The attorneys at Leeseberg & Valentine held a press conference today to discuss the cases against Mount Carmel and Dr. Husel. LV has been contacted by by 12 of the 27 victims that were contacted by Mount Carmel, but we have also received calls from a number of other families who suspect their loved ones may have also been victims. "This may be the tip of the iceberg and the size is unknown" said Gerry Leeseberg during the press conference. The attorneys were joined by Christine Allison, whose husband was one of the 27 victims.
The attorneys at Leeseberg & Valentine filed a wrongful death lawsuit earlier today against Mount Carmel Health System and Dr. William Husel, as well as a pharmacist and a nurse, alleging they intentionally administered a lethal dose of the narcotic Fentanyl to Janet Kavanaugh, who died on December 11, 2017 at the age of 79. According to a medical expert, who signed an affidavit of merit filed with the Complaint, the amount of Fentanyl prescribed and given to Ms. Kavanaugh was grossly inappropriate and excessive, and was intentionally prescribed by Defendant Husel for the purposes of hastening the termination of Janet Kavanaugh's life.
"The high costs of healthcare and malpractice premiums are a result of frivolous lawsuits filed against us." This is a common refrain from the Ohio State Medical Association and Ohio Hospital Association, but this notion is essentially nonsense. Over the last 25 years, claims paid out from medical malpractice lawsuits have declined by over half. This is a direct result of the "tort reform" effort that has rendered it extremely difficult to justify bringing a medical claim against a doctor, especially if the injured patient has not suffered a permanent, disabling, and/or catastrophic injury. Despite consistently limiting a patient's access to justice in the courts his or her injuries, the health insurance industry continues to point the finger at lawsuits as being the problem.
Over 8,000 women were victims of a rogue gynecologist at Johns Hopkins who secretly took sexually explicit pictures and videos of his patients' during his examinations. Dr. Nikita Levy, a gynecologist who began practicing at Johns Hopkins in 1988, had been photographing his patients using hidden cameras in his exam room, including some he carried with him in the form of a pen. These patients filed a class action lawsuit, which later settled for $190 million, all of which was to compensate these women for the psychological trauma they experienced knowing Dr. Levy violated their trust when they were at their most vulnerable.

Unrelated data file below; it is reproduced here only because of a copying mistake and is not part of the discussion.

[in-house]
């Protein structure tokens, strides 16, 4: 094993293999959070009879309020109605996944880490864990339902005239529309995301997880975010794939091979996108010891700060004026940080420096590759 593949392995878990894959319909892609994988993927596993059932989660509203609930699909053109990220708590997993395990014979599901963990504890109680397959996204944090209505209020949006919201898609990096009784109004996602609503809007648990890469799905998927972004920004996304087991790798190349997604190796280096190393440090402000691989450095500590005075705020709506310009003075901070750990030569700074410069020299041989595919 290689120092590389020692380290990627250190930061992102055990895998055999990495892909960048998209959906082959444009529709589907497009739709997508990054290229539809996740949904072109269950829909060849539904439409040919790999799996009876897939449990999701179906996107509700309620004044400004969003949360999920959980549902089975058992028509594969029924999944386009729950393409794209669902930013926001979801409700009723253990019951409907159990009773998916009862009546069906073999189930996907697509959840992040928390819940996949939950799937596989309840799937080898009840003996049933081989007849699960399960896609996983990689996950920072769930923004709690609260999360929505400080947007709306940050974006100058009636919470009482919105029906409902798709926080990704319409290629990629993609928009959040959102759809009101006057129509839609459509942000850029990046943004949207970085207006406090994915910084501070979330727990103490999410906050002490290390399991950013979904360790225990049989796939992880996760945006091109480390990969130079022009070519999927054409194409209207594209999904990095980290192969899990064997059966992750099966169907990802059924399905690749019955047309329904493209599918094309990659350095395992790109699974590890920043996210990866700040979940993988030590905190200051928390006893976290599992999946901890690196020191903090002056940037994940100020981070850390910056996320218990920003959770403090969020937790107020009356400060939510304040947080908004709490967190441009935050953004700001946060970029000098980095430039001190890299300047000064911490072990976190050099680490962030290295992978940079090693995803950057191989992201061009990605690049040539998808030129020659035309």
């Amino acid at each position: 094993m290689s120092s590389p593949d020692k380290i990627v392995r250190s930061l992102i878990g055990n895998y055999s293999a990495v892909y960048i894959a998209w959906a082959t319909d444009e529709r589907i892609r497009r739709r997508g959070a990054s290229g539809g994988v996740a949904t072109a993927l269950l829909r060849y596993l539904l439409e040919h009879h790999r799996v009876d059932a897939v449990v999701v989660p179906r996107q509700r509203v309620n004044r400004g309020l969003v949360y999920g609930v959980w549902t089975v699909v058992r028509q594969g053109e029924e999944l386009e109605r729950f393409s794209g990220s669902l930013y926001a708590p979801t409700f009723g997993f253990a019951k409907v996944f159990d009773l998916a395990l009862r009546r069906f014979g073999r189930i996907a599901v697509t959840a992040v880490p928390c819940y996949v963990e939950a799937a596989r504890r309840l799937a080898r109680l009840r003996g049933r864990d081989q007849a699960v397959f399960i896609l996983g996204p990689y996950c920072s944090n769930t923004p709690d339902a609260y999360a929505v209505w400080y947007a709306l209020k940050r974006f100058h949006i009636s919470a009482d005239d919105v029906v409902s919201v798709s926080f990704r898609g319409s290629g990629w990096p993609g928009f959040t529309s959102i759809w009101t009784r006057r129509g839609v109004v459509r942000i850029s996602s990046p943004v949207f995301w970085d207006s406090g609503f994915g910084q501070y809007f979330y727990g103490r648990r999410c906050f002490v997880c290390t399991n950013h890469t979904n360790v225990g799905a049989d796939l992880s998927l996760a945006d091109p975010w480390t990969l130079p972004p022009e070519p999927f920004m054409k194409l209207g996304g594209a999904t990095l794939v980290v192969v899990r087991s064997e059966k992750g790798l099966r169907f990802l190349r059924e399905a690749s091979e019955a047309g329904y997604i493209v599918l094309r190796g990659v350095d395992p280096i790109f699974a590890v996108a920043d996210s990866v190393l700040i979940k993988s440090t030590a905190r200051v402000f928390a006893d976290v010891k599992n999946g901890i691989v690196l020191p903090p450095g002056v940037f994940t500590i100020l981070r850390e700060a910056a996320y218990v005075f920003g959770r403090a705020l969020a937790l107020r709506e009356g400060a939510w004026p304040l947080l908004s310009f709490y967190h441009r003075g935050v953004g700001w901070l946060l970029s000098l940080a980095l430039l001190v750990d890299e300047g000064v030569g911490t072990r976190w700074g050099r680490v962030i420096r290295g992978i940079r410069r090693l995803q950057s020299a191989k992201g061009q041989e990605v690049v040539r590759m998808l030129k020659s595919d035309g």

One of the toughest things we have to deal with as trial lawyers is the misconception that all lawsuits are frivolous. The hallmark example jurors often point to is the McDonald's coffee lawsuit. We spend a great deal of time at the beginning of every trial educating jurors about the case and how what they have heard about the case is likely not accurate. Our firm recently came across an interesting, funny, and informative video that does a great job of presenting the truth about that lawsuit, which can be seen here. If you feel inclined to gain a deeper understanding of the lawsuit, HBO produced an informative in-depth documentary about the case.
Earlier this week, Gerry Leeseberg testified in front of the Ohio House of Representatives Judiciary Committee against House Bill 559. H.B. 559 is proposed legislation designed to provide even more protections to negligent doctors and hospitals. Specifically, Gerry addressed two provisions of the bill - expanding the apology statute and reducing "shotgun" lawsuits.
A disturbing study conducted by researchers analyzing paid malpractice claims using the National Practitioner Data Bank reveals that doctors who get sued once, are twice as likely to have another claim made against them. That percentage continues to grow with each and every claim made after that: four times as likely for one who had four claims and 12 times more likely for a provider with 6 or more claims made against them.
Have you ever called a customer service number trying to find out the answer to a question only to be transferred to ten different departments and spending 2 hours on what was supposed to be a 5 minute phone call? Well, this process may become the norm for patients seeking to obtain their medical records depending on the Ohio Supreme Court's decision in Griffith v. Aultman Hospital.